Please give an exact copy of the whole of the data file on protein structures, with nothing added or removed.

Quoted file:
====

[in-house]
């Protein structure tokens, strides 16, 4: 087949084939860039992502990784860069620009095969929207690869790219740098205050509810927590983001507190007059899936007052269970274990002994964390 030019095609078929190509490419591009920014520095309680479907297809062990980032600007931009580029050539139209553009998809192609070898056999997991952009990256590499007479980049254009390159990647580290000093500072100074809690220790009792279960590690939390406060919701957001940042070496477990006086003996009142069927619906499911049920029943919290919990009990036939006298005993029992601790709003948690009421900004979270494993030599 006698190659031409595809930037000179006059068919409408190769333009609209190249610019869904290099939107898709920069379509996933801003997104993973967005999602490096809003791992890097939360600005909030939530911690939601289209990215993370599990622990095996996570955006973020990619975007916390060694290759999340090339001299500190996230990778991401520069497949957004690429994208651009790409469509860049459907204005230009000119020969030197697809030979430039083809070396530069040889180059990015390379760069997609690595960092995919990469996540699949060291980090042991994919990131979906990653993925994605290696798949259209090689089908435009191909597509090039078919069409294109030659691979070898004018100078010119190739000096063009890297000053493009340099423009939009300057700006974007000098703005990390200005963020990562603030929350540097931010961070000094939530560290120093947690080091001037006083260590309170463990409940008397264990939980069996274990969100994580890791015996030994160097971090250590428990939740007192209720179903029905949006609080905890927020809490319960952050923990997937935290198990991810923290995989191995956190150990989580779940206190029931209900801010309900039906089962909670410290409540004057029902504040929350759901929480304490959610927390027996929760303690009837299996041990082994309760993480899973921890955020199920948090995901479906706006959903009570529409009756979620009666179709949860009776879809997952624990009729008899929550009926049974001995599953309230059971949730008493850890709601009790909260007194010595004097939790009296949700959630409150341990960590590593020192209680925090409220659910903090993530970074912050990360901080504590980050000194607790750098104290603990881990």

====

[in-house]
């Protein structure tokens, strides 16, 4: 087949084939860039992502990784860069620009095969929207690869790219740098205050509810927590983001507190007059899936007052269970274990002994964390 030019095609078929190509490419591009920014520095309680479907297809062990980032600007931009580029050539139209553009998809192609070898056999997991952009990256590499007479980049254009390159990647580290000093500072100074809690220790009792279960590690939390406060919701957001940042070496477990006086003996009142069927619906499911049920029943919290919990009990036939006298005993029992601790709003948690009421900004979270494993030599 006698190659031409595809930037000179006059068919409408190769333009609209190249610019869904290099939107898709920069379509996933801003997104993973967005999602490096809003791992890097939360600005909030939530911690939601289209990215993370599990622990095996996570955006973020990619975007916390060694290759999340090339001299500190996230990778991401520069497949957004690429994208651009790409469509860049459907204005230009000119020969030197697809030979430039083809070396530069040889180059990015390379760069997609690595960092995919990469996540699949060291980090042991994919990131979906990653993925994605290696798949259209090689089908435009191909597509090039078919069409294109030659691979070898004018100078010119190739000096063009890297000053493009340099423009939009300057700006974007000098703005990390200005963020990562603030929350540097931010961070000094939530560290120093947690080091001037006083260590309170463990409940008397264990939980069996274990969100994580890791015996030994160097971090250590428990939740007192209720179903029905949006609080905890927020809490319960952050923990997937935290198990991810923290995989191995956190150990989580779940206190029931209900801010309900039906089962909670410290409540004057029902504040929350759901929480304490959610927390027996929760303690009837299996041990082994309760993480899973921890955020199920948090995901479906706006959903009570529409009756979620009666179709949860009776879809997952624990009729008899929550009926049974001995599953309230059971949730008493850890709601009790909260007194010595004097939790009296949700959630409150341990960590590593020192209680925090409220659910903090993530970074912050990360901080504590980050000194607790750098104290603990881990």